• Another fine example was when Dastardly was given his own spinoff series. It revolved around him concocting ridiculously complex plans and inventing insane flying machines, all to catch a pigeon.
      • The character on which Dastardly is based, Professor Fate from The Great Race, is almost certainly also where he gets this tendency; Fate spends the entire race cheating, much like Dastardly, and his reaction at the end of the movie (when the protagonist throws the titular Great Race in order to win over his love interest) probably matches how Dastardly would think, as well. Fate celebrates the victory for a moment, then lapses into a huge tantrum because, even though he wanted to win, he wanted it on his terms (which meant that he wanted to win by cheating like he was being paid for it). He even goes so far as to scream "YOU CHEATED!" in the hero's face during all this.
    • Also The Perils Of Penolope Pitstop kept seeing the titular character getting captured and put into overly rediculous deathtraps. Granted the guy responsible wants to inherit her fortune and is probably trying to make it look like an accident (hence the reason he doesn't just shoot her), but some of them just get outright absurd and after putting her in whatever trap he just runs off rather than sticking around and making sure it works.
  • A heroic example: In The Amazing Chan and The Chan Clan, Tom Chan will often suggest needlessly elaborate plans such as deploying a series of mirrors to examine a statue (when Anne can just climb the tree and look through a pair of binoculars) or catapulting them over a wall (when the gate's open). Mostly Played for Laughs.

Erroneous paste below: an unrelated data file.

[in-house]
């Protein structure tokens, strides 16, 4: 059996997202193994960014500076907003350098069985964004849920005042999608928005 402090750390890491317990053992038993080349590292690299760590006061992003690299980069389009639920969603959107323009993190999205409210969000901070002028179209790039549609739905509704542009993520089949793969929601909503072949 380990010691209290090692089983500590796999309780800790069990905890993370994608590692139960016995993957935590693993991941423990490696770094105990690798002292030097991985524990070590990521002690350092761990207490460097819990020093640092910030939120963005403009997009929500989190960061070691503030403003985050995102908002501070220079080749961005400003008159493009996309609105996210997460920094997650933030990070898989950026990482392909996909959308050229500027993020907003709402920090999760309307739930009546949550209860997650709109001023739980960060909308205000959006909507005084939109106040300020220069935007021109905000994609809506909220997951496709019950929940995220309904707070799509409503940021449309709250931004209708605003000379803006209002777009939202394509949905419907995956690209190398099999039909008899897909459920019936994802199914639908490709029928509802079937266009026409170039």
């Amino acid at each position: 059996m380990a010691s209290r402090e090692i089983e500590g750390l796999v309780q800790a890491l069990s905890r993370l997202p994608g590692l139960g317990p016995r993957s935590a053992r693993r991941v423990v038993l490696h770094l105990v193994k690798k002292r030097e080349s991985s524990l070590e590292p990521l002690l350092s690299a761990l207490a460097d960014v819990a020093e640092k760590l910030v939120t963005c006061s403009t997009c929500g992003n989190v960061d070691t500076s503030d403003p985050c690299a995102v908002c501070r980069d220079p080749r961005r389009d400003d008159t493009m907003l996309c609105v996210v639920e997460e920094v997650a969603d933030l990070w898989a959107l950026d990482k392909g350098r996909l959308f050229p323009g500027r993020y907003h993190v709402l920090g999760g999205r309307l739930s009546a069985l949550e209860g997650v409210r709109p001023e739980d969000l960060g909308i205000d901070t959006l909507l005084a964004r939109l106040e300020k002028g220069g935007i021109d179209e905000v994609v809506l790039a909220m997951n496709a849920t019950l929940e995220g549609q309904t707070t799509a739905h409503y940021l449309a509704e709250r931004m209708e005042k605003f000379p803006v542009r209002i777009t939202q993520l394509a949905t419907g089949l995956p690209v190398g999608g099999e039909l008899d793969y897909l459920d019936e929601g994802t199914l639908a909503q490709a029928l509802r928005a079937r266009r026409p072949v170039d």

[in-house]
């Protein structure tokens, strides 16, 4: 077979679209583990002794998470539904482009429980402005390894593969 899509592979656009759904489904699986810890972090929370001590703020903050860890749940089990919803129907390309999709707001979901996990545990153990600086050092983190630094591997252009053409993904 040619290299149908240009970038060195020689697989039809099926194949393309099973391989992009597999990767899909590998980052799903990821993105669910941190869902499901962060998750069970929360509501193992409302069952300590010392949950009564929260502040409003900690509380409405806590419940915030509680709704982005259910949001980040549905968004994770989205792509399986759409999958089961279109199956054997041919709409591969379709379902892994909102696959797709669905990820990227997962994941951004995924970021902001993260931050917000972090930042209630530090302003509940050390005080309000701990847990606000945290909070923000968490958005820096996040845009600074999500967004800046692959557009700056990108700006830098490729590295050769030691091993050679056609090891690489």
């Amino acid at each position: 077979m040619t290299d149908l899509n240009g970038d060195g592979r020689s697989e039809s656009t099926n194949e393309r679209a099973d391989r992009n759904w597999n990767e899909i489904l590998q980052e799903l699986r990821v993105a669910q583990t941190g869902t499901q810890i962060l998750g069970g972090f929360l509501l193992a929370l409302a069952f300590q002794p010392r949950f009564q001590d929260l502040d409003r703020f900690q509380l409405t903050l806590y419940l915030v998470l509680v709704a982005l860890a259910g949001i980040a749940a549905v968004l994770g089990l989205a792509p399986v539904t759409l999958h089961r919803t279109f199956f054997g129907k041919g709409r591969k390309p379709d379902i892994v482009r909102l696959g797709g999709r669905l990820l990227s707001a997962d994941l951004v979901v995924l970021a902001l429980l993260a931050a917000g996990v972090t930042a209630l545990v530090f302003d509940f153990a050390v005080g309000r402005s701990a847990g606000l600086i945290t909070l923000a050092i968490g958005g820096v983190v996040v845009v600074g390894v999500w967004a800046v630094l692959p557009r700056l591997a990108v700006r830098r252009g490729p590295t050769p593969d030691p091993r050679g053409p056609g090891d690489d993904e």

• On Phineas and Ferb, Dr. Doofenshmirtz will regularly plot to do something needlessly complicated rather than something much simpler, like steal Big Ben rather than go to the store and buy a new watch. Of course, it's often lampshaded.
    • Arguably, Phineas and Ferb are prone to this as well. For example, in "Picture This", Ferb has left his skateboard in England:

 Phineas: I know! We could create a highly intricate and sophisticated machine that will transport any object from anywhere on the globe to our backyard!

Dad: Well, why don't you just build a new skateboard?

(Phineas and Ferb stare at him in silence)

Phineas: Hmm, yeahhh, I don't think so.

Ferb: If it's all the same with you, Father, we're going to build the machine.


  Ferb: If we hadn't been able to invent something soon, I was going to scream.

  • Most Scooby Doo villains succumb to this, and every episode ends with either them or the members of Mystery Inc. giving detailed explanations of how they were pulling off what they were doing, and why.
    • The best example of this is probably the Scooby Doo Mystery Incorporated episode "Mystery Solvers Club State Finals": the villain (revealed to be The Funky Phantom, of all people), goes into excruciating detail about how he carried out his plot, which turns out to be an overly-complicated way of getting rid of his team so he can stop being a sidekick. This could be justified by the fact that the whole episode is just a fever dream Scooby's having, but still...
    • Strike that—the best example is from the following episode, where the Villain of the Week's plan is even more complicated, and even more pointless. The Gang lampshades this.
    • Note that the reason why is generally something along the lines of "scare everyone else away so I can do what I want in the area," often involving treasure. Simply buying them off would work just as well, and would not attract people with an interest in ghosts.